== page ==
The Aug. 4 blog (China Economics Blog) rightly describes the issue of the accuracy and reliability of statistical reports from China as an old subject that occasionally resurfaces. However, the premise of the Aug. 4 blog (i.e., "What harm can it do?") is challengeable. This is because the "GDP numbers riddle" presents an important issue for several and obvious reasons.

For instance, "Problematic are past reports of economic growth rates because they routinely contain embellished or reportedly higher rates of economic growth than real rates, by reflecting higher reported growth rates of 9 percent or more. According to Li Deshui, commissioner of the National Bureau of Statistics (NBS, guojia tongjiju), China's economy grew at an annual average growth rate of 9.6 percent from 1979 to 2004, at 10 percent in 2003, at 10.1 percent in 2004, and then at 9.9 percent in 2005. Li reported that for 2005 the GDP was 18.23 trillion yuan ($2.26 trillion), reflecting value-added components of several industries. Li also reported that primary industry reached 2.27 trillion yuan (5.2 percent increase), secondary industry was 8.62 trillion yuan (11.4 percent increase) and tertiary industry was 7.34 trillion yuan (9.6 percent increase). Although challengeable on several grounds - theoretical and practical - Li also announced economic performance in 2005, 'boosted the income per head of China's 1.3 billion citizens to $1,700, making the country richer than Morocco.' Further, Li adds, 'The data also means China, with output of 18.2 trillion yuan ($2.3 trillion), has overtaken France to become the world's fifth-largest economy and might also have leapfrogged fourth-placed Britain, depending on growth rates and currency changes in 2005.' In 2006, China's GDP reportedly reaches $2.6847 trillion and per capita GDP surpasses $2000 for the first time, and many predict that by 2020 per capital GDP will reach $3000" (internal citations omitted) (Killion, Modern Chinese Rules of Order (2007), Chapter 8).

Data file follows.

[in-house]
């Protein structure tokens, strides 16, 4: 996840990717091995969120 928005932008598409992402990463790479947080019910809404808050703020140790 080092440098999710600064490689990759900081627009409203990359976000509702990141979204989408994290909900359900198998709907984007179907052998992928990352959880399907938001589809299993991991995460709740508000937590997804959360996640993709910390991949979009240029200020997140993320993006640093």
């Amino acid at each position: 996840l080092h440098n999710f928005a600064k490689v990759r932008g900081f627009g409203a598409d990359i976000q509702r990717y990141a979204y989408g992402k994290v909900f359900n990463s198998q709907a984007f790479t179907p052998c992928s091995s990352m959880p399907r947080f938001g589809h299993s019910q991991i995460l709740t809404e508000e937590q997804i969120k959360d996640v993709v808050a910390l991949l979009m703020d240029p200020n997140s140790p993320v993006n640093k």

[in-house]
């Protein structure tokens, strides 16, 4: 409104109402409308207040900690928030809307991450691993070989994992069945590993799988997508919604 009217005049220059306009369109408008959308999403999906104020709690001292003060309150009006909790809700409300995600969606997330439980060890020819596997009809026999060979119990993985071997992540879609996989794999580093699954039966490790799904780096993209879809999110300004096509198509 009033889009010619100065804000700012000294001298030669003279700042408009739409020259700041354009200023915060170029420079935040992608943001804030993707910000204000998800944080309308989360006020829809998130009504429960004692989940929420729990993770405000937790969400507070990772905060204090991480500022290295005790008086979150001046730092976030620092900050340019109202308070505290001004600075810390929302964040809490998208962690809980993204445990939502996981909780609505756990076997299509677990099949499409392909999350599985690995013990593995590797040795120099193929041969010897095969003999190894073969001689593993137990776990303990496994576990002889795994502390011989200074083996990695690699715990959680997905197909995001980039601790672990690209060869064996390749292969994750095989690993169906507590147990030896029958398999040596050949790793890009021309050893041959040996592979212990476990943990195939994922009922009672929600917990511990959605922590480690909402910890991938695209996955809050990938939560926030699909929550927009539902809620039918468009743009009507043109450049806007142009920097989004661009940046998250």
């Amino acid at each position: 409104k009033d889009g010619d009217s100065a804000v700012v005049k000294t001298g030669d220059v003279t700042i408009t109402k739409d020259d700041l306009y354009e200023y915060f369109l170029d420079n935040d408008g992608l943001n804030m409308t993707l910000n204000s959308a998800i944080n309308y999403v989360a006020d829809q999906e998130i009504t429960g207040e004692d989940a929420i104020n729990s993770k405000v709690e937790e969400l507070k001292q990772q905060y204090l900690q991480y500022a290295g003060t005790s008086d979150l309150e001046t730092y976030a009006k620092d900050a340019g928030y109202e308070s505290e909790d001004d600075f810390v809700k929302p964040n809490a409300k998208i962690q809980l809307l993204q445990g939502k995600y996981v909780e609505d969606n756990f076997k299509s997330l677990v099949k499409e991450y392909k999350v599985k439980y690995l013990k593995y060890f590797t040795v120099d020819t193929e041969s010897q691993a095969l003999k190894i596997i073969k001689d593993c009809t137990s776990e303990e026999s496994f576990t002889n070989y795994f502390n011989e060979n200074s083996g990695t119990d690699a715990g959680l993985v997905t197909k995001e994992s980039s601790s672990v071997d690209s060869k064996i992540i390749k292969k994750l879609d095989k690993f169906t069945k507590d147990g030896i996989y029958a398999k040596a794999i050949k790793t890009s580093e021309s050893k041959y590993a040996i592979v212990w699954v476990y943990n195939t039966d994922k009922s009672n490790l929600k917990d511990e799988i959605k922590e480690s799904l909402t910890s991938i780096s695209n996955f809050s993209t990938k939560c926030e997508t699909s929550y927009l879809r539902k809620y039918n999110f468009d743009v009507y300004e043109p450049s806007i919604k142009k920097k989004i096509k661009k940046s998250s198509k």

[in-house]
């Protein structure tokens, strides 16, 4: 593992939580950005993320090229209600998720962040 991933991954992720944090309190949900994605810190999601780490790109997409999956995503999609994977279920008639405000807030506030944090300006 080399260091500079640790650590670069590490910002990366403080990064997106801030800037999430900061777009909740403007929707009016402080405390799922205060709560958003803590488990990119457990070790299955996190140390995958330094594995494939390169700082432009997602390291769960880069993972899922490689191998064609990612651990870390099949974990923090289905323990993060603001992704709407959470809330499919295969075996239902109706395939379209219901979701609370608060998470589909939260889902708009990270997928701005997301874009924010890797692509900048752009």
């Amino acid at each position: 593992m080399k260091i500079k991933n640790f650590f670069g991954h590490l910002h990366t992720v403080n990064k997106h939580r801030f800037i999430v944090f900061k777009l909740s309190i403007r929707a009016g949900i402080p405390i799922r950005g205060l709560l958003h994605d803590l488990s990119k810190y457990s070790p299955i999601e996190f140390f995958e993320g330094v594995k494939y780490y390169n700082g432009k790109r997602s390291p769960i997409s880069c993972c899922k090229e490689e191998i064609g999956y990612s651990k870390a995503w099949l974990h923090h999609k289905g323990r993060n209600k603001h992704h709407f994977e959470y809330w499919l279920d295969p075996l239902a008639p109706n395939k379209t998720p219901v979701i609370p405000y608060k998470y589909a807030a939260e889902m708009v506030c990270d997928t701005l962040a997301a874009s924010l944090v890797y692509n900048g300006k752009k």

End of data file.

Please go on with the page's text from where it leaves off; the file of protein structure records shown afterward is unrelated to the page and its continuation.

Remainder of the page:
"However, an IMF study observed that, in the long term, it is consumption rather than investment or even GDP serving as a better measure of economic welfare. A recent 2006 Organisation for Economic Co-operation and Development (OECD) study also found that within a national account framework, there are better measures of economic resources than GDP per capital, such as national product and net income. In terms of China, the earlier mentioned IMF study also observed the difficulty of operating in an environment of institutional deficiencies, which includes a weak legal framework, poor governance and economic data of dubious quality. A January 2006 article (Shenzhen Daily) reads, 'Economists agreed that China had the wind in its sails.' However, as early as 2003, Li Deshui acknowledged for the first time that China's economic estimates were flawed, and its research methods 'did not always reflect the real situation,' which necessitated that after about twenty years the NBS had to switch from the Soviet accounting system, and not standard international practices of readjusting quarterly and annual GDP growth estimates, to Western accounting standards. In terms of the reliability of China's statistics published by the NBS, one hopes that the 'wind in its sails' is not from the 'wind of falsification and embellishment (jiabao fukuafeng)'" (internal citations omitted) (Killion, 2007).

Copyright © Protected - All Rights Reserved M. Ulric Killion, 2009.